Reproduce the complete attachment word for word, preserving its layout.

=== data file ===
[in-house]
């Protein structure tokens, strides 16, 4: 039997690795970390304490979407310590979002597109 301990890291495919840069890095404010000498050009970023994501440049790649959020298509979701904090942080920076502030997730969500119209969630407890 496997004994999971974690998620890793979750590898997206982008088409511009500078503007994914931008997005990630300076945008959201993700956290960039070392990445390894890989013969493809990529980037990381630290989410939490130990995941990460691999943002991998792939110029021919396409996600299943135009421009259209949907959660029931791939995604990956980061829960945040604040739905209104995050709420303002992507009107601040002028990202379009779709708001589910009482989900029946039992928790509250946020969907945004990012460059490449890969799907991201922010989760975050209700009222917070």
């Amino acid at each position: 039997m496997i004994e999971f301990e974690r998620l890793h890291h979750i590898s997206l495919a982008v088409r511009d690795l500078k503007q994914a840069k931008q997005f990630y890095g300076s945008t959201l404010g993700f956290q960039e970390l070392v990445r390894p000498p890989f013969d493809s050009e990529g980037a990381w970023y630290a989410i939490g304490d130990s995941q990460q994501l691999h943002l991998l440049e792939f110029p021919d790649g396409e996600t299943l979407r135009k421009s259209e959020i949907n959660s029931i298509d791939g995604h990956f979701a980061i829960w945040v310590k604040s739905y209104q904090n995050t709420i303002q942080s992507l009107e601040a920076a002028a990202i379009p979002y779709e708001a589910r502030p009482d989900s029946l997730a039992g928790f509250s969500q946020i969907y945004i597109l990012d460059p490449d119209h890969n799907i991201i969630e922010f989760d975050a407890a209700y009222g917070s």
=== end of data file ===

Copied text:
[in-house]
């Protein structure tokens, strides 16, 4: 039997690795970390304490979407310590979002597109 301990890291495919840069890095404010000498050009970023994501440049790649959020298509979701904090942080920076502030997730969500119209969630407890 496997004994999971974690998620890793979750590898997206982008088409511009500078503007994914931008997005990630300076945008959201993700956290960039070392990445390894890989013969493809990529980037990381630290989410939490130990995941990460691999943002991998792939110029021919396409996600299943135009421009259209949907959660029931791939995604990956980061829960945040604040739905209104995050709420303002992507009107601040002028990202379009779709708001589910009482989900029946039992928790509250946020969907945004990012460059490449890969799907991201922010989760975050209700009222917070």
């Amino acid at each position: 039997m496997i004994e999971f301990e974690r998620l890793h890291h979750i590898s997206l495919a982008v088409r511009d690795l500078k503007q994914a840069k931008q997005f990630y890095g300076s945008t959201l404010g993700f956290q960039e970390l070392v990445r390894p000498p890989f013969d493809s050009e990529g980037a990381w970023y630290a989410i939490g304490d130990s995941q990460q994501l691999h943002l991998l440049e792939f110029p021919d790649g396409e996600t299943l979407r135009k421009s259209e959020i949907n959660s029931i298509d791939g995604h990956f979701a980061i829960w945040v310590k604040s739905y209104q904090n995050t709420i303002q942080s992507l009107e601040a920076a002028a990202i379009p979002y779709e708001a589910r502030p009482d989900s029946l997730a039992g928790f509250s969500q946020i969907y945004i597109l990012d460059p490449d119209h890969n799907i991201i969630e922010f989760d975050a407890a209700y009222g917070s």